The Tea Party Cage Match
From the Wikipedia entry:
The Tea Party movement is an American fiscally conservative political movement within the Republican Party. Members of the movement have called for lower taxes, and for a reduction of the national debt of the United States and federal budget deficit through decreased government spending. The movement supports small-government principles and opposes government-sponsored universal healthcare.
The Tea Party movement has been described as a popular constitutional movement composed of a mixture of libertarian, right-wing populist and conservative activism. It has sponsored multiple protests and supported various political candidates since 2009. According to the American Enterprise Institute, various polls in 2013 estimate that slightly over 10 percent of Americans identify as part of the movement.
The movement began following Barack Obama's first presidential inauguration (in January 2009) when his administration announced plans to give financial aid to bankrupt homeowners. A major force behind it was Americans for Prosperity (AFP), a conservative political advocacy group founded by businessmen and political activist David H. Koch. It is unclear exactly how much money is donated to AFP by David and his brother Charles Koch. Following a February 19, 2009 call by CNBC reporter Rick Santelli on the floor of the Chicago Mercantile Exchange for a "tea party," over 50 conservative activists agreed by conference call to coalesce against Obama's agenda and scheduled series of protests, including the 2009 Taxpayer March on Washington. Supporters of the movement subsequently have had a major impact on the internal politics of the Republican Party. Although the Tea Party is not a party in the classic sense of the word, some research suggests that members of the Tea Party Caucus vote like a significantly farther right third party in Congress.
Once the Tea Party began getting their candidates elected — Rand Paul, Michelle Bachman, Ted Cruz, Marco Rubio, Louie Gohmert, Steve King, Pete Sessions, among around 60 others — I remember writing sometime around 2011 that I craved a Leftist version of the Tea Party. Intractable, unified ideologues uninterested in finding compromise. Politician activists so hellbent on forcing through their specific agenda that they would risk making the Federal government completely dysfunctional rather than bend an inch in the direction of any bill not in lockstep with their agenda.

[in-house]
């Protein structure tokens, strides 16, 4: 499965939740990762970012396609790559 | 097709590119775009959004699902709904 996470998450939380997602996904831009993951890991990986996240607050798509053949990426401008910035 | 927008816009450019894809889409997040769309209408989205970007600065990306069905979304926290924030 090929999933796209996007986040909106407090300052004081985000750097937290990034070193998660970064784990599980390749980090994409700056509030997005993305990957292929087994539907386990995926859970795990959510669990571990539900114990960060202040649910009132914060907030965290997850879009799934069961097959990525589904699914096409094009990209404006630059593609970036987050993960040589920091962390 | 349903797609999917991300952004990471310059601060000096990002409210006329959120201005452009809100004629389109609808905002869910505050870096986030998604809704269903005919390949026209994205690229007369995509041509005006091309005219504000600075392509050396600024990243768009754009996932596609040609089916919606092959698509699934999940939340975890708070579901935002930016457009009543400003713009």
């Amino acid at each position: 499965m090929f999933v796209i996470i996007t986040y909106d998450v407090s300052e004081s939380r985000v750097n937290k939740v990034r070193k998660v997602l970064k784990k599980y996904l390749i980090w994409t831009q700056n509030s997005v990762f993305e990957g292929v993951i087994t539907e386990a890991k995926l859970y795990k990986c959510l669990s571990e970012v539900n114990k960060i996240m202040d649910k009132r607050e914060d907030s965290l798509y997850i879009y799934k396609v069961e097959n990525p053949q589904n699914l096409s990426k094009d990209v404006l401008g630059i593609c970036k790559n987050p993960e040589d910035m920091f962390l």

Before then, I wanted our own Left version of George W. “I Don’t Give a Shit If You Don’t Want a War, I Do” Bush and hoped it would be Obama. Instead, I got an adult who believed firmly in compromise and functionality rather than a broken machine unable to move past the religion of moral crisis.
What I got, that was almost as good as having my own version of Buford Pusser walking tall through D.C. with a baseball bat, was a completely fractured Republican Party. Poor Crying Boehner couldn’t wrangle his ordinarily compliant GOP to do what he wanted. Bitch McConnell didn’t have as much a problem but he was among them so it was easier. Boehner, however, became so ineffective he was replaced by Paul Ryan who also threw up his hands as trying to push through that juicy conservative legislation down our throats was nigh impossible with the Far Right Idiot Crowd standing in the way with their hands on their hips reading Green Eggs and Ham instead of doing their elected duty.
This past week, we have what could be what I finally asked for — a coalition of new faces on the left side of the aisle in the House who may be as intractable and unwilling to find common ground as the Tea Party.
Will Nancy Pelosi become our Beohner?
The signs are there.
Seventy-one percent of voting Democrats want Trump impeached. They voted for Democrats to give them the power and mandate to do so.
Seventy percent want Medicare for all.
Many of the new congressional freshmen campaigned on immigration amnesty, free college and serious climate change reform.
It is not in the interest of these new kids to back down because they feel the majority of the country is behind them.
The first test resides in the resistance to Pelosi as Speaker. There is a contingency of members who either ran on or have boosted their profile by declaring they would not back her, but they have nobody to take her place. This sort of division is fueled more by the tactics of the Right, who have spent a lot of money and energy smearing Pelosi in the same manner as they have Hillary Clinton. The whole thing smacks of the Left being duped into action by the Right. Again. Cutting off our nose to spite our face because we refuse to ignore the Trumpian bait.
I’d love nothing more than to have two Tea Parties in place because the fierceness of the fight would be electric but it all plays into the WWE Wrestling Reality TV government that favors the Trumps of DC rather than the calm, reflective and sober rationality of folks who can truly govern.
The long game is something the Left is not terribly adept at and I wonder if we can gain the discipline and focus to put aside some of our most ardent desires for immediate change and run a marathon rather than a series of sprints. If not, I’m imagining a bizarre dysfunctional cage match between the two Tea Parties on either side. At least if that becomes reality, Congress will then truly reflect America.